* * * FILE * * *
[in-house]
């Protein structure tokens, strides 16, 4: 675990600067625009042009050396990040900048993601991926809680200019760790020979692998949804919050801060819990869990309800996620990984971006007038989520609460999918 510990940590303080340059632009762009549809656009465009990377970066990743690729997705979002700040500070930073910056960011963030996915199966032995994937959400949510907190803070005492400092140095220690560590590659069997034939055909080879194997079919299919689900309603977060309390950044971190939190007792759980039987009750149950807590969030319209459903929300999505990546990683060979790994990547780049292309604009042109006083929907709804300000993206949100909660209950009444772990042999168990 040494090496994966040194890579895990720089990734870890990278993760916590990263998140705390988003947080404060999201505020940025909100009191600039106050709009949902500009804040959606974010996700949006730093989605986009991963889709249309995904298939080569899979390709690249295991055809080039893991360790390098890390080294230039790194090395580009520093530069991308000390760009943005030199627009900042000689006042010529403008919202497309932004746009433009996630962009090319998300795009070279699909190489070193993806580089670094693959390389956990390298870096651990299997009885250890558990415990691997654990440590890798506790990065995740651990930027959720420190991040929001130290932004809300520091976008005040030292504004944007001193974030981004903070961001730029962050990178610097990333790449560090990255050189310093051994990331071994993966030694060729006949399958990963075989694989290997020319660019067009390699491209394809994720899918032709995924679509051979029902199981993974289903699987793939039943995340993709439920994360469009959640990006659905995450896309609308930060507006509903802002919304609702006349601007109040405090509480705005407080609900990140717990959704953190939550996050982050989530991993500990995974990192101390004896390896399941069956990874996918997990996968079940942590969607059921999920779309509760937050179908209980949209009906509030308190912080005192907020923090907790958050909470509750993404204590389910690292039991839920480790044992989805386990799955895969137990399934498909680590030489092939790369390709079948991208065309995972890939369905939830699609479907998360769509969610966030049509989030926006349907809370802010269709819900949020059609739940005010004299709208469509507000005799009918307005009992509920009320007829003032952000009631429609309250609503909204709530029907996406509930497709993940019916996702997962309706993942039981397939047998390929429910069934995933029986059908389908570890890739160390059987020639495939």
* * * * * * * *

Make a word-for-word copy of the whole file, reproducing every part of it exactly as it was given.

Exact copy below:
[in-house]
């Protein structure tokens, strides 16, 4: 675990600067625009042009050396990040900048993601991926809680200019760790020979692998949804919050801060819990869990309800996620990984971006007038989520609460999918 510990940590303080340059632009762009549809656009465009990377970066990743690729997705979002700040500070930073910056960011963030996915199966032995994937959400949510907190803070005492400092140095220690560590590659069997034939055909080879194997079919299919689900309603977060309390950044971190939190007792759980039987009750149950807590969030319209459903929300999505990546990683060979790994990547780049292309604009042109006083929907709804300000993206949100909660209950009444772990042999168990 040494090496994966040194890579895990720089990734870890990278993760916590990263998140705390988003947080404060999201505020940025909100009191600039106050709009949902500009804040959606974010996700949006730093989605986009991963889709249309995904298939080569899979390709690249295991055809080039893991360790390098890390080294230039790194090395580009520093530069991308000390760009943005030199627009900042000689006042010529403008919202497309932004746009433009996630962009090319998300795009070279699909190489070193993806580089670094693959390389956990390298870096651990299997009885250890558990415990691997654990440590890798506790990065995740651990930027959720420190991040929001130290932004809300520091976008005040030292504004944007001193974030981004903070961001730029962050990178610097990333790449560090990255050189310093051994990331071994993966030694060729006949399958990963075989694989290997020319660019067009390699491209394809994720899918032709995924679509051979029902199981993974289903699987793939039943995340993709439920994360469009959640990006659905995450896309609308930060507006509903802002919304609702006349601007109040405090509480705005407080609900990140717990959704953190939550996050982050989530991993500990995974990192101390004896390896399941069956990874996918997990996968079940942590969607059921999920779309509760937050179908209980949209009906509030308190912080005192907020923090907790958050909470509750993404204590389910690292039991839920480790044992989805386990799955895969137990399934498909680590030489092939790369390709079948991208065309995972890939369905939830699609479907998360769509969610966030049509989030926006349907809370802010269709819900949020059609739940005010004299709208469509507000005799009918307005009992509920009320007829003032952000009631429609309250609503909204709530029907996406509930497709993940019916996702997962309706993942039981397939047998390929429910069934995933029986059908389908570890890739160390059987020639495939």